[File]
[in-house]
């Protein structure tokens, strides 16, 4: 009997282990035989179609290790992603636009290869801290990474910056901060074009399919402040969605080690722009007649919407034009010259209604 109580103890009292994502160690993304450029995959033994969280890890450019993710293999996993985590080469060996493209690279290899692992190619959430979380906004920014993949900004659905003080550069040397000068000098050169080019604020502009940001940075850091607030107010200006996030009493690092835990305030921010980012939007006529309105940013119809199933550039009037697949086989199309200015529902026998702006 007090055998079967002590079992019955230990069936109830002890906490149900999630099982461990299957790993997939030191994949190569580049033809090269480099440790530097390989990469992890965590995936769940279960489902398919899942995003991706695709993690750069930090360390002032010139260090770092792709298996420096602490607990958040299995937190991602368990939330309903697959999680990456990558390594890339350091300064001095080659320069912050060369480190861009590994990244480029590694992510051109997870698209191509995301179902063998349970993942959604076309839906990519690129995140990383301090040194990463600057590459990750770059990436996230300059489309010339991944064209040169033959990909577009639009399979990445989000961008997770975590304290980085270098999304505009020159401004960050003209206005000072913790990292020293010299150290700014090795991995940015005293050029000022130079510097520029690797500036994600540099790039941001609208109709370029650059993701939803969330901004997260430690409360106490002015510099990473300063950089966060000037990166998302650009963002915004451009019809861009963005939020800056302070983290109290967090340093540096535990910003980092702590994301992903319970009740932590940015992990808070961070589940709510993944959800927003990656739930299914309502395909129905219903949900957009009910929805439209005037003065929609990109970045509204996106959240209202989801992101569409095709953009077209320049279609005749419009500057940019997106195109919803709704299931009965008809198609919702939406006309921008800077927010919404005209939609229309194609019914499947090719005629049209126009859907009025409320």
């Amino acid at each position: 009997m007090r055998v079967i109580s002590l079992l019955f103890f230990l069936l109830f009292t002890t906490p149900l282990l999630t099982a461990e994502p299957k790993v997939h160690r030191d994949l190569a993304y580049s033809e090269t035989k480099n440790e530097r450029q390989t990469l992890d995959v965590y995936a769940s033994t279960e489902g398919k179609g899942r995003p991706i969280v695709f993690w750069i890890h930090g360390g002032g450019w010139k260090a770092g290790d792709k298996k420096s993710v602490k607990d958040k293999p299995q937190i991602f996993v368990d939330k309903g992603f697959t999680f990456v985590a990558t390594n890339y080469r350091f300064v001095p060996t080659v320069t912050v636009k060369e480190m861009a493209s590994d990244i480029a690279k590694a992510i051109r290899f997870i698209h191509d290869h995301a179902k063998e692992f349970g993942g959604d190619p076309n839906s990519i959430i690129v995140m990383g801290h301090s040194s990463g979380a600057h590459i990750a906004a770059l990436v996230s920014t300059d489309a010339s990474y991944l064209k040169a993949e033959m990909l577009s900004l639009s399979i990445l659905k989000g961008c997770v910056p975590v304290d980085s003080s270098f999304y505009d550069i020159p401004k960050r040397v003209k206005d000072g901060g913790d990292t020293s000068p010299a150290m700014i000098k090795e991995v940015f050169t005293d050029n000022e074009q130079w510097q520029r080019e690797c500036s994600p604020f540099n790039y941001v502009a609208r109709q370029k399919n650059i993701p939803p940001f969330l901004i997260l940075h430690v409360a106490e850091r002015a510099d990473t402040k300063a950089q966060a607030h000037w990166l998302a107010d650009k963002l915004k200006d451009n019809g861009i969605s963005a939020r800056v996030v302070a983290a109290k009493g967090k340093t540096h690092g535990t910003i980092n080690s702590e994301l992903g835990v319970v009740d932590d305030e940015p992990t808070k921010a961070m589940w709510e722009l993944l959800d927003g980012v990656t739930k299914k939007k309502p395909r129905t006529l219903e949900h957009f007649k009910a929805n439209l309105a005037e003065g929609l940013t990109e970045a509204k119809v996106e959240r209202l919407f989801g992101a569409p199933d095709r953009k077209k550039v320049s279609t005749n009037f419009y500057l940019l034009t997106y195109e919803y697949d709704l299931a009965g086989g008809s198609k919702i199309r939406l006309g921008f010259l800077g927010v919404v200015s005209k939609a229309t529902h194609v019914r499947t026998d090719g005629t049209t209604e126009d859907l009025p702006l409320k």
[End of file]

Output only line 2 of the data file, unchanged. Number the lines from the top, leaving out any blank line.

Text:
């Protein structure tokens, strides 16, 4: 009997282990035989179609290790992603636009290869801290990474910056901060074009399919402040969605080690722009007649919407034009010259209604 109580103890009292994502160690993304450029995959033994969280890890450019993710293999996993985590080469060996493209690279290899692992190619959430979380906004920014993949900004659905003080550069040397000068000098050169080019604020502009940001940075850091607030107010200006996030009493690092835990305030921010980012939007006529309105940013119809199933550039009037697949086989199309200015529902026998702006 007090055998079967002590079992019955230990069936109830002890906490149900999630099982461990299957790993997939030191994949190569580049033809090269480099440790530097390989990469992890965590995936769940279960489902398919899942995003991706695709993690750069930090360390002032010139260090770092792709298996420096602490607990958040299995937190991602368990939330309903697959999680990456990558390594890339350091300064001095080659320069912050060369480190861009590994990244480029590694992510051109997870698209191509995301179902063998349970993942959604076309839906990519690129995140990383301090040194990463600057590459990750770059990436996230300059489309010339991944064209040169033959990909577009639009399979990445989000961008997770975590304290980085270098999304505009020159401004960050003209206005000072913790990292020293010299150290700014090795991995940015005293050029000022130079510097520029690797500036994600540099790039941001609208109709370029650059993701939803969330901004997260430690409360106490002015510099990473300063950089966060000037990166998302650009963002915004451009019809861009963005939020800056302070983290109290967090340093540096535990910003980092702590994301992903319970009740932590940015992990808070961070589940709510993944959800927003990656739930299914309502395909129905219903949900957009009910929805439209005037003065929609990109970045509204996106959240209202989801992101569409095709953009077209320049279609005749419009500057940019997106195109919803709704299931009965008809198609919702939406006309921008800077927010919404005209939609229309194609019914499947090719005629049209126009859907009025409320």